4. Once herbs have been infused, turn off slow cooker and allow to cool to room temp. Strain herbs/flowers out using a tea towel or several layers of unbleached cheesecloth. Compost or discard the spent herbs.

Herbal Oil Infusion 3

5. Transfer your infused oils to clean glass jars or bottles and cap tightly. (Find glass bottles here.) Label your jar with 1) the type of oil used, 2) herb it was infused with, and 3) date. Protect your herbal oils from heat and light by storing in a cool, dark place. Your oils may last a year or more if stored properly.

Herbal Oil Infusion 4

Using your Herbal Oil

There are many ways you can use your new, fragrant herbal oils. Try some of the following:

Having your own herbal infused oils to play with is just too much fun. Keep them for your own projects, or give them away as gifts to friends and family who love a little DIY experimentation.

How would you use your own herbal oils?


About Betsy Jabs

Betsy holds a bachelor's degree in Psychology and a Master's degree in Counseling, and for nearly a decade worked as an elementary counselor. In 2011 she left her counseling career to pursue healthy living. She loves using DIY Natural as a way to educate people to depend on themselves to nourish their bodies and live happier healthier lives. Connect with Betsy on Facebookand Twitter.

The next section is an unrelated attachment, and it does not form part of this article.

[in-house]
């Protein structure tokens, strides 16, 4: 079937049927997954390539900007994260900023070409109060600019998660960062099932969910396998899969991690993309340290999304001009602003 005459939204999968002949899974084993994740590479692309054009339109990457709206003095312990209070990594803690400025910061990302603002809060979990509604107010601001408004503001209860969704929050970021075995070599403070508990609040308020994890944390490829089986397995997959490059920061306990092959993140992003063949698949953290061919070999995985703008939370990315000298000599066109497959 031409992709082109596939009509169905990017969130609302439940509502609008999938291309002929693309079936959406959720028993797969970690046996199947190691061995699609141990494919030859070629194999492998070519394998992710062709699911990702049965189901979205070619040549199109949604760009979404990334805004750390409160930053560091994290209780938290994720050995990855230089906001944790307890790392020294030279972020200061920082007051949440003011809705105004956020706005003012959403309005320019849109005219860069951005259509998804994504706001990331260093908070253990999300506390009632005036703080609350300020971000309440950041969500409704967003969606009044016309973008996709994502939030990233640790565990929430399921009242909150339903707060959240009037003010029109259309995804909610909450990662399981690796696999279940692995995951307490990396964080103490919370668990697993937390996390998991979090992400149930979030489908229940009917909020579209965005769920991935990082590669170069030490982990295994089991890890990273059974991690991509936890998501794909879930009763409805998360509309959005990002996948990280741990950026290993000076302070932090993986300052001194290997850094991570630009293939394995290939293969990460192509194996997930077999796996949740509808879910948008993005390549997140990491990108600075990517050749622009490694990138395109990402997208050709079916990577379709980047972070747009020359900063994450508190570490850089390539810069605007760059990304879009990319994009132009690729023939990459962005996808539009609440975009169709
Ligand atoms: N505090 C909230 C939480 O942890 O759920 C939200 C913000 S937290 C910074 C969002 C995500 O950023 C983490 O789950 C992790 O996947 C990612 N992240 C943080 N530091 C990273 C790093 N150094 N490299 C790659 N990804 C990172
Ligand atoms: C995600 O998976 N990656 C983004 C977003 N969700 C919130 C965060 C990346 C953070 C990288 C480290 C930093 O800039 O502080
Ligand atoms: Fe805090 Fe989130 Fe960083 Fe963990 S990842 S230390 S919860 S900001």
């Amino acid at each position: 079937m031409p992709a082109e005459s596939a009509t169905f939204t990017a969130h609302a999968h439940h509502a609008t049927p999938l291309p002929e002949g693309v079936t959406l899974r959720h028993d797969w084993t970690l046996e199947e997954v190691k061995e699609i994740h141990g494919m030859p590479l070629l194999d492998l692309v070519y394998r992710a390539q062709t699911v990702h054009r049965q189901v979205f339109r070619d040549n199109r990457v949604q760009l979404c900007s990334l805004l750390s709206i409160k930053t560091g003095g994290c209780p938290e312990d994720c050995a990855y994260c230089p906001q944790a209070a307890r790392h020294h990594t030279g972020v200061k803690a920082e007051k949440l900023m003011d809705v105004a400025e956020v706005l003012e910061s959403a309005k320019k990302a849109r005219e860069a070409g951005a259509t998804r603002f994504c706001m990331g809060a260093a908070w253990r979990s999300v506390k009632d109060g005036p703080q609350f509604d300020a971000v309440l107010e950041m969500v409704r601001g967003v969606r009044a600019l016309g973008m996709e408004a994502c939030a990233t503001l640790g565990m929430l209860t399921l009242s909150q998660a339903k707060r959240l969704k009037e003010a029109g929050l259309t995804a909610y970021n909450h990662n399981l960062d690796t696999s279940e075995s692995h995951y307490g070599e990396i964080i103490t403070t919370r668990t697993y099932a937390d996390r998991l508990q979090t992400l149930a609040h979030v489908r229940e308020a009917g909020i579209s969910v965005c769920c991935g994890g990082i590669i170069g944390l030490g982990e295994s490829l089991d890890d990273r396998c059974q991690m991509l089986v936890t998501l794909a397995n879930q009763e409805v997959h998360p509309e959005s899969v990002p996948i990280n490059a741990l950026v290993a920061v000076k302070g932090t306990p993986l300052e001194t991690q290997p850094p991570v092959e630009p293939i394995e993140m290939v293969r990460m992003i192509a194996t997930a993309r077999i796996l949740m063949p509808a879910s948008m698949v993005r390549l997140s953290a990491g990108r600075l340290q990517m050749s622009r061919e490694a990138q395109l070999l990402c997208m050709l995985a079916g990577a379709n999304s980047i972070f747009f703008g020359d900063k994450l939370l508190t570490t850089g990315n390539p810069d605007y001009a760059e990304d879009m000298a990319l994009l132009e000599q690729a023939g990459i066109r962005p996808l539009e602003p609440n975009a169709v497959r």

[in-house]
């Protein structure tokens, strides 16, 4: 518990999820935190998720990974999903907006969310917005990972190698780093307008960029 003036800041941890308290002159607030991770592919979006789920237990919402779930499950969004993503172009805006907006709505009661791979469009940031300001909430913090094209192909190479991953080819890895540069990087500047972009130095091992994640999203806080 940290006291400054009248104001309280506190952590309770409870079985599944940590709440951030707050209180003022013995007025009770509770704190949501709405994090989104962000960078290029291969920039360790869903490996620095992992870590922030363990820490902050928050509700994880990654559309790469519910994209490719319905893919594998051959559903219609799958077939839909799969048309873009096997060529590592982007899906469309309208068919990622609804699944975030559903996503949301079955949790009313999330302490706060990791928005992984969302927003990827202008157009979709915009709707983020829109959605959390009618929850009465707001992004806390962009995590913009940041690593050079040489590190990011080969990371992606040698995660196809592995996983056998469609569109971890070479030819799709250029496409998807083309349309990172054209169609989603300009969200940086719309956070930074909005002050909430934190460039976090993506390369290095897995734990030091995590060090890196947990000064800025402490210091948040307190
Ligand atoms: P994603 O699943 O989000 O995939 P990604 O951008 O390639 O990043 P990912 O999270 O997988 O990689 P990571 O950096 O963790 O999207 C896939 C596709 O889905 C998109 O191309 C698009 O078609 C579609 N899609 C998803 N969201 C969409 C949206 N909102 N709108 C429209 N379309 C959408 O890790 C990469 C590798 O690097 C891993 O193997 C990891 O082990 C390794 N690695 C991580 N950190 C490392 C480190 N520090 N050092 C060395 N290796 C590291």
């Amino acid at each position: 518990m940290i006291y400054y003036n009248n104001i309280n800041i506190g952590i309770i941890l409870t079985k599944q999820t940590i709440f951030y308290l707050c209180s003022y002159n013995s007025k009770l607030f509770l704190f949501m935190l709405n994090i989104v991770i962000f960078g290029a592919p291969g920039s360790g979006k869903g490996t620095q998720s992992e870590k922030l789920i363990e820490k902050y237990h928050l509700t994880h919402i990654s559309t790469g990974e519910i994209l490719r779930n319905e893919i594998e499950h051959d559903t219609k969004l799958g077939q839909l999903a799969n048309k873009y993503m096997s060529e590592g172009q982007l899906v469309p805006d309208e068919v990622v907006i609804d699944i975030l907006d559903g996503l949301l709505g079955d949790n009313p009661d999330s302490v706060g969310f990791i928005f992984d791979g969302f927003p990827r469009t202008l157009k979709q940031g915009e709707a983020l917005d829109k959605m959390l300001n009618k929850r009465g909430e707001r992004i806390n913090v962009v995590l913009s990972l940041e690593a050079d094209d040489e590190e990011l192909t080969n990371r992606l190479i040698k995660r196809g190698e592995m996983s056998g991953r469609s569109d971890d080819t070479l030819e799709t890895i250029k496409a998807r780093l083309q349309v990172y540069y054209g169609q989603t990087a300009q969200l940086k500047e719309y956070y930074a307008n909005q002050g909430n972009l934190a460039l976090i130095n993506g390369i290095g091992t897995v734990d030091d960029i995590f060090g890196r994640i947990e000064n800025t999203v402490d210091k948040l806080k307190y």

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  1. Sheila says

    Hello, I love your ideas and recipes. I was wondering however if you ever worked with the juice/oil from the roasted red pepper. I roast my pepper until it starts to oooze that delicious oil/juice. I always put in a jar and throw it in the fridge. I was wondering if I should be more aware of things like mold etc… Is there something I should be doing to this juice to preserve it longer? Can I also use it to infuse with other things? Please advise. Thank you.

    • Betsy Jabs says

      Hmmm…not sure about any of this Sheila. Roasted red pepper juice would be different than the types of oils I’m referring to in this article – different extraction processes and properties. I have not worked with roasted red pepper oil so I really can’t offer any advice.

  2. Tiffay says

    I absolutely love your site! I have tried many of your projects and have loved the results 🙂 Look forward to trying this one!